EXODUS: Biggest cities losing hundreds of workers every day

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To outsiders the technology industry is often perceived as a massive wealth-generating engine, where 20-somethings lounge around, munch avocado toast and cash in stock options. But insiders know that more people today are discontent living and working in the traditional tech hubs — New York, Seattle, Los Angeles, San Francisco Bay Area and Boston — than ever before.

Among the reasons? Skyrocketing housing costspricey child care, the crowds and relentless traffic. Sometimes the local culture isn’t a fit or they want to be nearer to family.

Unfortunately many workers would love to leave the cities behind but need to keep their job. So they’re effectively anchored to these areas and strapped to their desks.

Although internet-powered communications has enabled workers to perform their duties from any location, the fact is, too many companies still require staff to be based on one of the country’s two coasts.

But it doesn’t have to be this way. In fact, it shouldn’t be this way.

For more on tech, transformation and the future of work, join CNBC at the @ Work: People + Machines Summit in San Francisco on Nov. 4. Leaders from Dropbox, SAS, Uber and more will teach us how to balance the needs of today with the possibilities of tomorrow, and the winning strategies to compete.

Not only has this outmoded way of thinking helped to create an economic imbalance, where vast amounts of wealth are concentrated in a tiny handful of cities, it is also responsible for a fundamental imbalance between where people want to live and where the jobs are located.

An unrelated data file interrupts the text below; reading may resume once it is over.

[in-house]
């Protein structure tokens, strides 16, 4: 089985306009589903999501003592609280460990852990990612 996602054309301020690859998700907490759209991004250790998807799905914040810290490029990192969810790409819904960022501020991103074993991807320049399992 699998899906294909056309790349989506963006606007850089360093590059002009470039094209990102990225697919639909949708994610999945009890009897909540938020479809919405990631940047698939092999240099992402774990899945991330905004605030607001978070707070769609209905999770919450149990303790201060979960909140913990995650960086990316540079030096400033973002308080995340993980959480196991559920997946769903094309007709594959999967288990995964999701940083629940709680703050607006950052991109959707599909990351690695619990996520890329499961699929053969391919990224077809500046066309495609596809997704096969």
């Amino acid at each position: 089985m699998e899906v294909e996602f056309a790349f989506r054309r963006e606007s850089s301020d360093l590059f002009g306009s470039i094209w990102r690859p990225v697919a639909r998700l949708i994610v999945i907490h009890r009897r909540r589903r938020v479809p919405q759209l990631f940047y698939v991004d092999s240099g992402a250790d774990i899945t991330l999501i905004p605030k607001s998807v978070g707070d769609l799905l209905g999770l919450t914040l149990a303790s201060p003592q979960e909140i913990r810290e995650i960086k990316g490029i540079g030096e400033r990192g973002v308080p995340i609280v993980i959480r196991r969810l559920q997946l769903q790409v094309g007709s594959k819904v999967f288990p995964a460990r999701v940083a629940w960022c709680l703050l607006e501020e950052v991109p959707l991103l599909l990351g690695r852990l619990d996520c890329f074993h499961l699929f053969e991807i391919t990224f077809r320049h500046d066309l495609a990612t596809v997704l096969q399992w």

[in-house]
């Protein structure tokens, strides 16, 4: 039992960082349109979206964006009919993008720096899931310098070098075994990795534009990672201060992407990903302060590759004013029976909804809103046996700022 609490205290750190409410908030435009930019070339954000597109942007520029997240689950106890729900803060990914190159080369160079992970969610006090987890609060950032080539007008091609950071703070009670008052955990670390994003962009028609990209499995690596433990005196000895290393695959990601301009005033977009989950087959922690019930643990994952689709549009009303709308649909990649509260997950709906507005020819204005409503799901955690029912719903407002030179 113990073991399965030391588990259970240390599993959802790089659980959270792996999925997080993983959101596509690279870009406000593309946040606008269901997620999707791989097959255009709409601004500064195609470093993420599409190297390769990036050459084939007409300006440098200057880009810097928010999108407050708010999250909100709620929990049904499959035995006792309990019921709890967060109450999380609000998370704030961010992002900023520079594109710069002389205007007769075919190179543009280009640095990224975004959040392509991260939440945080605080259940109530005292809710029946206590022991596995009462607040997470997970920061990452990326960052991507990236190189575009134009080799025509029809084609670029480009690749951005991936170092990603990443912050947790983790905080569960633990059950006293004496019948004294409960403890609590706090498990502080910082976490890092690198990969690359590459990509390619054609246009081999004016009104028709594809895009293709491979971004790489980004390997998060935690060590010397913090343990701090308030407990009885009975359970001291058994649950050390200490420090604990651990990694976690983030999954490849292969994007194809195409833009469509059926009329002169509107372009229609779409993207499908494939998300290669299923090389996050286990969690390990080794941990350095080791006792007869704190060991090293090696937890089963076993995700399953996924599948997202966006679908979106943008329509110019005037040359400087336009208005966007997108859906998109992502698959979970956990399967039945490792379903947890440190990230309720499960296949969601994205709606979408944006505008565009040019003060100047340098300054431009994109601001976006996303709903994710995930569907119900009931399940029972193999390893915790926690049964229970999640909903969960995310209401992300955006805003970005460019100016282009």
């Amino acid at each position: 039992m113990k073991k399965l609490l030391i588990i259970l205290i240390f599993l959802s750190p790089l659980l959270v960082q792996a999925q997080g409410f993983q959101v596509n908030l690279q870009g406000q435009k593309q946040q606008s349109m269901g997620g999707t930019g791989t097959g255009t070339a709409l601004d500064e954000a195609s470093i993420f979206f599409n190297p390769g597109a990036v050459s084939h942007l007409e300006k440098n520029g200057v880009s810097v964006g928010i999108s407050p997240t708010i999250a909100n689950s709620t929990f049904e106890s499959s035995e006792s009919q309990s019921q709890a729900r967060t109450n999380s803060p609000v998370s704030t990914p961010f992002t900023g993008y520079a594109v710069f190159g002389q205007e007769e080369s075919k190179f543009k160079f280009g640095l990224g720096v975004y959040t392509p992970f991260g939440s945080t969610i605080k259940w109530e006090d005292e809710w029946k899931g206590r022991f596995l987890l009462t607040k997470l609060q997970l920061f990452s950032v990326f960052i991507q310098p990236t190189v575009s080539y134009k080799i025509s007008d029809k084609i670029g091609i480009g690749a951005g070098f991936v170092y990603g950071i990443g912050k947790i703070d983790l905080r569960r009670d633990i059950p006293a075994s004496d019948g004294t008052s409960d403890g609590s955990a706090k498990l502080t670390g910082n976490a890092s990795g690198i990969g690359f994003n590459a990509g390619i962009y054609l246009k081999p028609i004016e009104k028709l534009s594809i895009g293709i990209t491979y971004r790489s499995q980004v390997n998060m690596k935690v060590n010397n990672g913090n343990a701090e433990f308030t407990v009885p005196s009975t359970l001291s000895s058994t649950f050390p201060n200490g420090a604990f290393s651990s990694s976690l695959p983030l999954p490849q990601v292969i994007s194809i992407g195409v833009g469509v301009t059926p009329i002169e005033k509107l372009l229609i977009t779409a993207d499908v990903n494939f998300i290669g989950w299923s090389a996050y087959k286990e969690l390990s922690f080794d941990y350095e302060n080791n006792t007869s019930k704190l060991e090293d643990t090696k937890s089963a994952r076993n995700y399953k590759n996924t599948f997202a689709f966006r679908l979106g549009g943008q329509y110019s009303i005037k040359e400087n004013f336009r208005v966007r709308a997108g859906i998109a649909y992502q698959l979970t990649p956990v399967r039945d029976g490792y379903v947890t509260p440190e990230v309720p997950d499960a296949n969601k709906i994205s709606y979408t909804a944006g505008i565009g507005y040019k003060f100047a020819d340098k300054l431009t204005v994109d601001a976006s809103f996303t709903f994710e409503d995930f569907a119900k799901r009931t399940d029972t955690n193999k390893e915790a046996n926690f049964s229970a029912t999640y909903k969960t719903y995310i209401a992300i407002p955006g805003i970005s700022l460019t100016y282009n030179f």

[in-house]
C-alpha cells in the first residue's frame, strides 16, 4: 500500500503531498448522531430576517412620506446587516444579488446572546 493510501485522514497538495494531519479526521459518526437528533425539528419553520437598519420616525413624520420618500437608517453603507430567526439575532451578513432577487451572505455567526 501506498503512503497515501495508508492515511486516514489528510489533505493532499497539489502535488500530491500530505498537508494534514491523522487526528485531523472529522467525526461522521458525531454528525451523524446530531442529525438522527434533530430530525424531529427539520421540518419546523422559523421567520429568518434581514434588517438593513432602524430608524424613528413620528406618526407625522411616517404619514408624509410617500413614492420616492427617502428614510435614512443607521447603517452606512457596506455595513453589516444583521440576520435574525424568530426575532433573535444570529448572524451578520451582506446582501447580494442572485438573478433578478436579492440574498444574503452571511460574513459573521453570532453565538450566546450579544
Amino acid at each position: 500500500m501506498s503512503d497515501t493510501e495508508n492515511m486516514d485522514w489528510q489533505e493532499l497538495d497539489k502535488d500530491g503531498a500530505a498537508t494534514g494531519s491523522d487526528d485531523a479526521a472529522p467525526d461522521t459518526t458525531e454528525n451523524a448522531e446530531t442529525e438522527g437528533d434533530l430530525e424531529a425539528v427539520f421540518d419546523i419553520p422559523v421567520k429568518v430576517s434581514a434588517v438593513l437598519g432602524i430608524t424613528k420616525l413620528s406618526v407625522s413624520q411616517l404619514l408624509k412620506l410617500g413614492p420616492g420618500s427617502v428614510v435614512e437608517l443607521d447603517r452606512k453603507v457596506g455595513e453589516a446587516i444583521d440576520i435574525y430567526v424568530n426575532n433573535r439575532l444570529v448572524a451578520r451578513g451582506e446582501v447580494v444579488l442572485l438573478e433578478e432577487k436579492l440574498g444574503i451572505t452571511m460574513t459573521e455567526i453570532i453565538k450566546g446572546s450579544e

A recent Gallup poll found that while 80% of Americans live in urban areas, only 12% said they want to live there. Asked where they would live if they had their choice, the top response was a rural area.

Freelancing in America 2019, a survey commissioned by Upwork and the Freelancers Union, revealed that 7 out of 10 freelancers polled said they would consider moving someplace other than a large city.

And incentives could drive that number even higher, with just under half saying they would be willing to move to a city that offered tax breaks to freelancers.

Industry leaders have indicated they want to increase ties to America’s Heartland, yet there are few signs this is happening in any significant way.

In December The Brookings Institute reported that their study of job creation in key digital segments found “that while employment in tech is growing all over America,” the sector has “continued to concentrate in a shortlist of metros,” such as San Francisco, Seattle and Los Angeles.



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